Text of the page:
Джордж Рэймонд Ричард Мартин
Hunter’s Run

Hunter’s Run
George Raymond Richard Martin

Daniel Abraham

Gardner Dozois

A new benchmark in modern SF. A sharp, clever, funny morality tale that answers the biggest question of all: what makes us human?In a fight outside a bar Ramon Espejo kills a man. Next day, all hell breaks loose. The dead man was a big shot, a diplomat on a mission to the out-world of São Paulo. Ramon goes on the run, heading north toward unexplored territory, land so far only glimpsed from orbit during the first colony surveys.Ramon has gone from being nothing in the hills of Mexico to being nothing on São Paulo. He makes a bare living prospecting for minerals. Maybe God meant him to be poor, or he wouldn't have made him so mean. He can't even remember why he killed the European, only the drinking, and the rage that followed.Better to be alone in the wild landscape … off the map, beyond law and civilization. Each trip out he's sure will be the big one that'll make him rich. This one, too.Instead he finds something else, something terrifying. Or rather, it finds him, and uses him: as humans are used by species more intelligent than themselves. But Ramon Espejo is about to prove what a man is capable of. Ramon is about to demonstrate what it is to be human; to be angry, intelligent and alive. And he is about to discover his function in the broad flow of the universe. And why it was he killed the diplomat in the first place…

George R.R. Martin, Gardner Dozois and Daniel Abraham

Hunter’s Run

to Connie Willis who learned everything she knows from Gardner and George and taught it all to Daniel


Ramon Espejo awoke floating in a sea of darkness. For a moment, he was relaxed and mindless, drifting peacefully, and then his identity returned to him lazily, like an unwanted afterthought.

After the deep, warm nothingness, there was no pleasure in recalling who he was. Without coming fully awake, he nonetheless felt the weight of his own being settling on his heart. Despair and anger and the constant gnawing worry sounded in his mind like a man in the next room clearing his throat. For some blissful time, he had been no one, and now he was himself again. His first truly conscious thought was to deny the disappointment he felt at being.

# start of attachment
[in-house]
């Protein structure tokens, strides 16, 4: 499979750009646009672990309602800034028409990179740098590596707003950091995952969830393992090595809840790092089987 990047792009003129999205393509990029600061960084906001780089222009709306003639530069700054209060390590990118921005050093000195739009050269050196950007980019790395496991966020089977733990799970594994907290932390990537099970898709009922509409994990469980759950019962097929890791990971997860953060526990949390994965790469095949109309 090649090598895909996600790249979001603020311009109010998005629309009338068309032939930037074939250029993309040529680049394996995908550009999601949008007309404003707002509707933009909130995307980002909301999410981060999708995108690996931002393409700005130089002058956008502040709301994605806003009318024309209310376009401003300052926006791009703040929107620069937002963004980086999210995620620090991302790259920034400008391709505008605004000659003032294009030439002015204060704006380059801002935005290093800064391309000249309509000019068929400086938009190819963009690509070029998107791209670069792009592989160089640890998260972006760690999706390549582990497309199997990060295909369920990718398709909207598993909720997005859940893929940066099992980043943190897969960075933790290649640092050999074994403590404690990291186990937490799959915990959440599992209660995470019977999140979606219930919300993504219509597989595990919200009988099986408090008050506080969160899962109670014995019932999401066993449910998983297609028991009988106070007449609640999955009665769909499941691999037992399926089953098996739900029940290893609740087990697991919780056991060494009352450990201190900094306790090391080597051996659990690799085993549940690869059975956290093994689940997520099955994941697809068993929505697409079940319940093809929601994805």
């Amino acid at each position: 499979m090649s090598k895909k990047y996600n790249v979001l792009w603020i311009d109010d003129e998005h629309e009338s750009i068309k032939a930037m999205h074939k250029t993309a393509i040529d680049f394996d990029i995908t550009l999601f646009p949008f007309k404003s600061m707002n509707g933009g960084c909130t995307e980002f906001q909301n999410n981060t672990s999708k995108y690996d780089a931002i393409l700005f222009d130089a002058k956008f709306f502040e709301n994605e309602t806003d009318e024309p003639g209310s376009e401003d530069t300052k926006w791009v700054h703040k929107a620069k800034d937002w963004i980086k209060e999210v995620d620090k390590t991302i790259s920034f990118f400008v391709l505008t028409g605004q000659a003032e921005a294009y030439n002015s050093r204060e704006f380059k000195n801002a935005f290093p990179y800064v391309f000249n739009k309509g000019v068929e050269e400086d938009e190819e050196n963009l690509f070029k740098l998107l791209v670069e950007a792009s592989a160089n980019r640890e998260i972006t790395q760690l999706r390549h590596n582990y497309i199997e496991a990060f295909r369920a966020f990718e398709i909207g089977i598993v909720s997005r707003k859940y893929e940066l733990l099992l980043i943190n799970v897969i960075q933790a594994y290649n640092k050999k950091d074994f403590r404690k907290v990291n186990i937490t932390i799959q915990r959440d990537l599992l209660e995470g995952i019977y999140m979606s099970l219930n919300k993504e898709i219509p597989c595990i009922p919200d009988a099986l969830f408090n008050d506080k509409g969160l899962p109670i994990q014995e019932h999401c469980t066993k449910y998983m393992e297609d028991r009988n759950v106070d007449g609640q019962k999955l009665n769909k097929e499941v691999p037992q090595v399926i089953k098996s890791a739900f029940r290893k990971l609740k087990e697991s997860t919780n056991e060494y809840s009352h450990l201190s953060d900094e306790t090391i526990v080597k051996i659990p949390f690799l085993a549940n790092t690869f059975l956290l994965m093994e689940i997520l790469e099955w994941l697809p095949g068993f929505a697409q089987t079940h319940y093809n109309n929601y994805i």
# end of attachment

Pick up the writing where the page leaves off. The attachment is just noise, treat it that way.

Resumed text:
He was Ramon Espejo. He was working a prospecting contract out of Nuevo Janeiro. He was … he was … Ramon Espejo.

Where he had expected the details of his life to rush in – what he had done last night, what he was to do today, what grudges he was nursing, what resentments had pricked him recently – the next thought simply failed him. He knew he was Ramon Espejo – but he did not know where he was. Or how he had got there.

Disturbed, he tried to open his eyes, and found that they were open already. Wherever he was, it was a totally lightless place, darker than the jungle night, darker than the deep caves in the sandstone cliffs near Swan’s Neck.

Or perhaps he was blind.

That thought started a tiny spring of panic within him. There were stories of men who’d got drunk on cheap synthetic Muscat or Sweet Mary and woke up blind. Had he done that? Had he lost that much control of himself? A tiny rivulet of fear traced a cold channel down his spine. But his head didn’t hurt, and his belly didn’t burn. He closed his eyes, blinking them hard several times, irrationally hoping to jar his vision back into existence; the only result was an explosion of bright pastel blobs across his retinas, scurrying colors that were somehow more disturbing than the darkness.

His initial sense of drowsy lethargy slid away from him, and he tried to call out. He felt his mouth moving slowly, but he heard nothing. Was he deaf, too? He tried to roll over and sit up, but could not. He lay back against nothing, floating again, not fighting, but his mind racing. He was fully awake now, but he still couldn’t remember where he was, or how he had got there. Perhaps he was in danger: his immobility was both suggestive and ominous. Had he been in a mine cave-in? Perhaps a rockfall had pinned him down. He tried to concentrate on the feel of his body, sharpening his sensitivity to it, and finally decided that he could feel no weight or pressure, nothing actually pinioning him. You might not feel anything if your spinal cord has been cut, he thought with a flash of cold horror. But a moment’s further consideration convinced him that it could not be so: he could move his body a little, although when he tried to sit up, something stopped him, pulled his spine straight, pulled his arms and shoulders back down from where he’d raised them. It was like moving through syrup, only the syrup pushed back, holding him gently, firmly, implacably in place.